But the real heart of the matter comes when Gleckman-Krut and Bedera insist that bad witnesses are the best witnesses: “[T]rauma can make survivors seem disorganized to campus administrators who are untrained.”

To Emily Yoffe, this is the intellectual heart of the matter. Based upon a highly influential, but highly unscientific paper called “The Neurobiology of Sexual Assault,” Title IX investigators have been taught that trauma wrecks memory, so that the more confused a victim’s story, the truer it’s apt to be.

Brain scientists Yoffe interviewed say otherwise, as does common experience. Terrible events too often can’t be forgotten. Intoxication, however, definitely makes for shaky recall. Meanwhile, as in “recovered memory” episodes of yore, overzealous inquisitors can persuade people of damn near anything.

Yoffe writes that her own reporting doesn’t “typically describe campuses filled with sociopathic predators. They mostly paint a picture of students, many of them freshmen, who begin a late-night consensual sexual encounter, well lubricated by alcohol, and end up with divergent views of what happened.”

 In short, basic Animal House stuff—more John Belushi than, well, Donald Trump. The Michigan team does patronizingly concede “that being accused of sexual assault hurts. And there are things that we can and should do to help accused students — namely, providing them with psychological counsel. But accused men’s pain does not excuse rape, and men shouldn’t be the ones defining it.”

Look, nothing excuses rape. Nowhere, never. But they can keep their psychological counseling. It’s legal counsel accused students need.

Let judges and juries do the defining.  

Greek System Is Standing In The Way Of Tackling Campus Sexual Assault

Fraternities and sororities have a choice. Either they can be part of the solution to campus sexual assaults or they can choose to be part of the problem.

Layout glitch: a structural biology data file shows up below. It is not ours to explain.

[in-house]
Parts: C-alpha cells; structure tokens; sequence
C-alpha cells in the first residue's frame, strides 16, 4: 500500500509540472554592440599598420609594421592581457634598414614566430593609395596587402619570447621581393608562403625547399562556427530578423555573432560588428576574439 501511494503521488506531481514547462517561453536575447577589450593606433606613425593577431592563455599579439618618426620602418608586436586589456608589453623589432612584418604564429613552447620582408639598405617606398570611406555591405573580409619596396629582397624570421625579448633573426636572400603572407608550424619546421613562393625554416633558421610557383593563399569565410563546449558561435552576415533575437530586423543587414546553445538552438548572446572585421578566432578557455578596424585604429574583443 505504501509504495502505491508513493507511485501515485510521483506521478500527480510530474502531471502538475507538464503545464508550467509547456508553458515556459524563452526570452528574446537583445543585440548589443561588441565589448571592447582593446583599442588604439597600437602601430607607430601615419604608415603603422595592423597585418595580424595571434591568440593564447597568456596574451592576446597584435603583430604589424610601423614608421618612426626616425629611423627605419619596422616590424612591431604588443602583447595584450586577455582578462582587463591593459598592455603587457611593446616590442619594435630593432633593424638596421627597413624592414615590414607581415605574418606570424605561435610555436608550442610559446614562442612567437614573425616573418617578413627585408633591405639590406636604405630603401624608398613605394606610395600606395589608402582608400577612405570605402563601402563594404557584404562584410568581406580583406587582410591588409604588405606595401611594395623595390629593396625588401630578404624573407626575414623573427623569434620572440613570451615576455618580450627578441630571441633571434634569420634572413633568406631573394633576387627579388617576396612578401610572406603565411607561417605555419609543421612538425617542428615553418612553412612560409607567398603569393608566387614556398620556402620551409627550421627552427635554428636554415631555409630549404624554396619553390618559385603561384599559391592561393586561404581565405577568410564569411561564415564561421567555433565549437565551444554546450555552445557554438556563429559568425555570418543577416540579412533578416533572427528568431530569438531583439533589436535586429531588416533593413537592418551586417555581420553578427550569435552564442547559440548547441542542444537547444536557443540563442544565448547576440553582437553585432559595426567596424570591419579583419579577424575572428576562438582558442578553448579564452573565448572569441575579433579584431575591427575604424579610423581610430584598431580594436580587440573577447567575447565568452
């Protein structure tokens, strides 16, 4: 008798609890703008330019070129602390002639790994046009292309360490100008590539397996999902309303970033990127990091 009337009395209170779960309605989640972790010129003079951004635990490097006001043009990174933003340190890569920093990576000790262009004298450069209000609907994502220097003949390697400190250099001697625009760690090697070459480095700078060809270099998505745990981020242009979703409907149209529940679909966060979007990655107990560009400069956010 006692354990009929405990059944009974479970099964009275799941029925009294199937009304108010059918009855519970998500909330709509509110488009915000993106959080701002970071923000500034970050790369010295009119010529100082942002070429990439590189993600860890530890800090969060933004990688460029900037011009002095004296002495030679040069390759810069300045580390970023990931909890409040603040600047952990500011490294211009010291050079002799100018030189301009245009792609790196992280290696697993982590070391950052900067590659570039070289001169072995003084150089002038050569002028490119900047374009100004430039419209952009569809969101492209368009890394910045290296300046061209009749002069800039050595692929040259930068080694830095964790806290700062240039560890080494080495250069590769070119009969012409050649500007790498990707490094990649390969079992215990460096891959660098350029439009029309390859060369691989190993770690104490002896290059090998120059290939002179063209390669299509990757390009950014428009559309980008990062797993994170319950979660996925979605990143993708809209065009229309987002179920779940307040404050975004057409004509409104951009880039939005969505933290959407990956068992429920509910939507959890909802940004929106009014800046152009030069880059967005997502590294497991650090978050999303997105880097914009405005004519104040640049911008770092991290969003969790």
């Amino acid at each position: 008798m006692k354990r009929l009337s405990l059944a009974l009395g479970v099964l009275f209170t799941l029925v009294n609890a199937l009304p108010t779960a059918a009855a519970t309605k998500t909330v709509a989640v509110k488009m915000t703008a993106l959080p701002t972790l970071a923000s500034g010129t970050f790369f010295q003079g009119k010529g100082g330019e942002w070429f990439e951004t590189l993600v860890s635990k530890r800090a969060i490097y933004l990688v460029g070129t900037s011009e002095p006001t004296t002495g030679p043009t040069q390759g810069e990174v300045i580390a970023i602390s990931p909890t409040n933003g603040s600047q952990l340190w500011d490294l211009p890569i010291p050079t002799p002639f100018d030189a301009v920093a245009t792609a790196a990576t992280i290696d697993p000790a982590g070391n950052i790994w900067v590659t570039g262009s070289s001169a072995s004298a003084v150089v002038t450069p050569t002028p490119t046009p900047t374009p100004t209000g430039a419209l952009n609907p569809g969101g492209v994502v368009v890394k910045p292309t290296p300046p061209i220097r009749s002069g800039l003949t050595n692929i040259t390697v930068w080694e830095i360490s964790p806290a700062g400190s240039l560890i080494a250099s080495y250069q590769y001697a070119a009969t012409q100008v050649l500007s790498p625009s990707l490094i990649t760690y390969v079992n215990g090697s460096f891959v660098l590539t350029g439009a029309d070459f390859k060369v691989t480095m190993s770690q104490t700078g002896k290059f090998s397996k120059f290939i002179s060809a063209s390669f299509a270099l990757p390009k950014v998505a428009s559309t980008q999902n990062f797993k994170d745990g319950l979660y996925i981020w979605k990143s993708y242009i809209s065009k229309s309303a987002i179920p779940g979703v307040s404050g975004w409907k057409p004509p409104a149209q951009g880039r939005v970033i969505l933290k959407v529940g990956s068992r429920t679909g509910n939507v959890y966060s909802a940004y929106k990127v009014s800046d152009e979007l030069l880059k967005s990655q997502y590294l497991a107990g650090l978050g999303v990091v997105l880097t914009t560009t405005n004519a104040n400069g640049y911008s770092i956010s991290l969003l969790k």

Guess which direction the major Greek system associations are going?

They’ve hired a heavy-hitting lobbyist to advance a bill in Congress that would hamper colleges’ ability to investigate sexual assault allegations. The bill, misleadingly dubbed the Safe Campus Act, would bar university administrators from conducting inquiries into such cases until the victims reported the assaults to the police.

The attitude behind the bill seems to be: If the purported crime is so serious, let the police handle it. What’s wrong with that? Advocates for survivors of sexual attacks argue that such a law would discourage, not encourage, more victims from coming forward. Given the stigma still associated with this highly underreported crime, that extra onus will surely result in less cooperation from victims.

And never mind that a police investigation could take years. A predator could attack other students and earn their full degree before the courts finish.

Fortunately, there is a better bill, the Campus Accountability and Safety Act, that addresses the problem in the right way and has strong bipartisan support. The bill’s principal sponsors, Sens. Claire McCaskill (D-MO) and Kirsten Gillibrand (D-NY) happen to be proud sorority women (Kappa Alpha Theta and Kappa Kappa Gamma, respectively), and they held a press call on Thursday to vent their rage that the North-American Interfraternity Conference (NIC) and the National Panhellenic Conference (NPC) could support such counterproductive legislation.